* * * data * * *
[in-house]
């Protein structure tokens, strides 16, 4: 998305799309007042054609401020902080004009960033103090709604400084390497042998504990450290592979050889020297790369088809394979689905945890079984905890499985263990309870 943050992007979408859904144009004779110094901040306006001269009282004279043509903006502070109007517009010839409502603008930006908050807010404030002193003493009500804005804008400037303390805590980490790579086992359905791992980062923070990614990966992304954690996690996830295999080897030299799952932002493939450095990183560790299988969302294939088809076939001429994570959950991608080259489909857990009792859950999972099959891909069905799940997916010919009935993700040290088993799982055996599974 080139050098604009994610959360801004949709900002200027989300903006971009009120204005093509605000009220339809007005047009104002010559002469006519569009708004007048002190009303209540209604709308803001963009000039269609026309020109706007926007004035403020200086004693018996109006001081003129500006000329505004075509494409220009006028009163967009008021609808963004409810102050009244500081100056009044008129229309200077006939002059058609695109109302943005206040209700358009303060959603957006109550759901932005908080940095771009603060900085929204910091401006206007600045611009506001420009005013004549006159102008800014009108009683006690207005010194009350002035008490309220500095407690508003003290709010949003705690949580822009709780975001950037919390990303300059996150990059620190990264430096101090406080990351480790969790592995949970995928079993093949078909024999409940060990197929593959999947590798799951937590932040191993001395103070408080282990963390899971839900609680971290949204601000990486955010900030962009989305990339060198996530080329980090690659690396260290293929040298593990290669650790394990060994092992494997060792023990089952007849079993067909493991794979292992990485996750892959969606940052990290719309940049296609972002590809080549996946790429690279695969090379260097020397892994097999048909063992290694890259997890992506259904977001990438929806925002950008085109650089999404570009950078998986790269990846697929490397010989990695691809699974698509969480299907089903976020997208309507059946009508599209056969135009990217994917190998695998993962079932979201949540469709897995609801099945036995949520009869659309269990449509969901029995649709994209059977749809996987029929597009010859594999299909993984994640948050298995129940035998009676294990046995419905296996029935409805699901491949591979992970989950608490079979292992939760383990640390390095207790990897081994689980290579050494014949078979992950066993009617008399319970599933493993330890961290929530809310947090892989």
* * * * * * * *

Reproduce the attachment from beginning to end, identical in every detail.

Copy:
[in-house]
């Protein structure tokens, strides 16, 4: 998305799309007042054609401020902080004009960033103090709604400084390497042998504990450290592979050889020297790369088809394979689905945890079984905890499985263990309870 943050992007979408859904144009004779110094901040306006001269009282004279043509903006502070109007517009010839409502603008930006908050807010404030002193003493009500804005804008400037303390805590980490790579086992359905791992980062923070990614990966992304954690996690996830295999080897030299799952932002493939450095990183560790299988969302294939088809076939001429994570959950991608080259489909857990009792859950999972099959891909069905799940997916010919009935993700040290088993799982055996599974 080139050098604009994610959360801004949709900002200027989300903006971009009120204005093509605000009220339809007005047009104002010559002469006519569009708004007048002190009303209540209604709308803001963009000039269609026309020109706007926007004035403020200086004693018996109006001081003129500006000329505004075509494409220009006028009163967009008021609808963004409810102050009244500081100056009044008129229309200077006939002059058609695109109302943005206040209700358009303060959603957006109550759901932005908080940095771009603060900085929204910091401006206007600045611009506001420009005013004549006159102008800014009108009683006690207005010194009350002035008490309220500095407690508003003290709010949003705690949580822009709780975001950037919390990303300059996150990059620190990264430096101090406080990351480790969790592995949970995928079993093949078909024999409940060990197929593959999947590798799951937590932040191993001395103070408080282990963390899971839900609680971290949204601000990486955010900030962009989305990339060198996530080329980090690659690396260290293929040298593990290669650790394990060994092992494997060792023990089952007849079993067909493991794979292992990485996750892959969606940052990290719309940049296609972002590809080549996946790429690279695969090379260097020397892994097999048909063992290694890259997890992506259904977001990438929806925002950008085109650089999404570009950078998986790269990846697929490397010989990695691809699974698509969480299907089903976020997208309507059946009508599209056969135009990217994917190998695998993962079932979201949540469709897995609801099945036995949520009869659309269990449509969901029995649709994209059977749809996987029929597009010859594999299909993984994640948050298995129940035998009676294990046995419905296996029935409805699901491949591979992970989950608490079979292992939760383990640390390095207790990897081994689980290579050494014949078979992950066993009617008399319970599933493993330890961290929530809310947090892989």